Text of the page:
British independent schools, especially private boarding ones, view Nigeria as an increasingly attractive market, according to Matthew Page, a non-resident scholar at the Carnegie Endowment for International Peace.

“Most of them warmly welcome Nigerian students and overwhelmingly see the students as better-than-average performers and net contributors,” he said in a recent article.

The UK, one of the most advanced economies in the world and top places to study, operates an immigration system underpinned by the principle of visa sponsorship.

The sponsor for immigration purposes is the educational institution where the student will study and the visa is issued for a particular course at the institution.

In 2019, the UK updated its International Education Strategy. The update reaffirmed the government’s goals of increasing the value of its education exports to £35 billion ($48 billion) and hosting at least 600,000 international students per year by 2030.

The strategy commits to previously established goals for foreign enrolment growth, which have been replaced by new immigration routes and work opportunities for foreign students. It intends to create clearer pathways to immigration.

Some of the ways in which this growth is to be achieved is the Graduate route, which was launched in July 2021. The route will allow eligible students to stay in the UK to work, or look for work, for two years (three years if studying at PhD level) after they have completed a degree in the UK. Others are high-potential individual visas, global talent visas and scale-up visas.

India, Indonesia, Saudi Arabia, Vietnam, Nigeria, Brazil, Mexico, Pakistan, Europe, China, and Hong Kong are the markets spotlighted as priorities for the UK.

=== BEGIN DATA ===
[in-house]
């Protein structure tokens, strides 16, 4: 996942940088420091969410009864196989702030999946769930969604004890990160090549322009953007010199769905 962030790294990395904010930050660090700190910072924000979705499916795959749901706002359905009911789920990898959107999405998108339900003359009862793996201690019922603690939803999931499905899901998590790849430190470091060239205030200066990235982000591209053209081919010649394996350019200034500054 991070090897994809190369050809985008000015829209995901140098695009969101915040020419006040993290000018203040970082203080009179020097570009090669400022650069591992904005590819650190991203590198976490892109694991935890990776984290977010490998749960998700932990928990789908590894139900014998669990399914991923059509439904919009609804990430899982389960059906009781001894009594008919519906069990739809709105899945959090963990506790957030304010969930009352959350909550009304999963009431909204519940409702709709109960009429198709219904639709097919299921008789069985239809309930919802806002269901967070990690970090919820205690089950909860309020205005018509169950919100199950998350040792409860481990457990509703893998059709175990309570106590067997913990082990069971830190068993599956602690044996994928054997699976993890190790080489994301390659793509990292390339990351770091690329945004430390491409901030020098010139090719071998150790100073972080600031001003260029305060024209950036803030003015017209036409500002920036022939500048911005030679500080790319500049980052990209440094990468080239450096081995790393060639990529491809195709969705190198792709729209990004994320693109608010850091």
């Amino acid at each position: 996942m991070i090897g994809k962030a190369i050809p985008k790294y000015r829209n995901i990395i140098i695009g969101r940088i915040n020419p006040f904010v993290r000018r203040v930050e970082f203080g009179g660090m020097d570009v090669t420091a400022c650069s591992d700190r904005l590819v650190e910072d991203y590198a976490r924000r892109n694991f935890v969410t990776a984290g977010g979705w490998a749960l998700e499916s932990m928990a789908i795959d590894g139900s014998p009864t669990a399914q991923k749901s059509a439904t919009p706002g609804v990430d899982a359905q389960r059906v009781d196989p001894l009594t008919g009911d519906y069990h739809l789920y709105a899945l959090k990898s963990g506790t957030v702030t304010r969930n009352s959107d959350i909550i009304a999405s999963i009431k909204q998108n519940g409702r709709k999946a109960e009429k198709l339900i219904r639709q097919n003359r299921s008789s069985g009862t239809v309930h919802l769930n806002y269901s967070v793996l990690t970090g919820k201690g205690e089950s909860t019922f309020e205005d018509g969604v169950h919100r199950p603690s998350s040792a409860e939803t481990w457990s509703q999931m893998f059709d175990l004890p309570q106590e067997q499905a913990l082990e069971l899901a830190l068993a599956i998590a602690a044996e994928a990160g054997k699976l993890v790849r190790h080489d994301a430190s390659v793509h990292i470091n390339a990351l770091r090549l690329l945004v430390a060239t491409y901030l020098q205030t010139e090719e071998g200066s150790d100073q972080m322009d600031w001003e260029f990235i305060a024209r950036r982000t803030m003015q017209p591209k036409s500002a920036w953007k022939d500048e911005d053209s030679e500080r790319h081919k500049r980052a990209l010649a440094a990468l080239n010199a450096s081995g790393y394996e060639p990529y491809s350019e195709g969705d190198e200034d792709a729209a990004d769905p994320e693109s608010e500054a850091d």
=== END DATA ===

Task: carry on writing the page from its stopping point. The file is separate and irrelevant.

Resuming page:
The minimum 600,000 target was achieved in 2021 as the total number of international students hit 605,130 and 679,970 in 2021 and 2022 respectively.

However the number of sponsored study visa holders and their dependents might decline in 2024 on the back of the UK’s recent visa policy restricting the number of families for international students due to an increase in net migration.

“Following a recent policy change, for courses starting on or after 1 January 2024, only research-based postgraduate students are now allowed to bring dependants (partners and children) to the UK,” the British government said.

Apart from dependents of students’ visas, the country announced a plan last December to slash migration levels and curb abuse of the immigration system, delivering the biggest-ever reduction in net migration.

“It is clear that net migration remains far too high. By leaving the European Union we gained control over who can come to the UK, but far more must be done to bring those numbers down so British workers are not undercut and our public services are put under less strain,” James Cleverly, UK’s home secretary said in a statement.

He added that the plan will deliver the biggest-ever reduction in net migration and will mean around 300,000 people who came to the UK last year would not have been able to do so.

“I am taking decisive action to halt the drastic rise in our work visa routes and crack down on those who seek to take advantage of our hospitality.”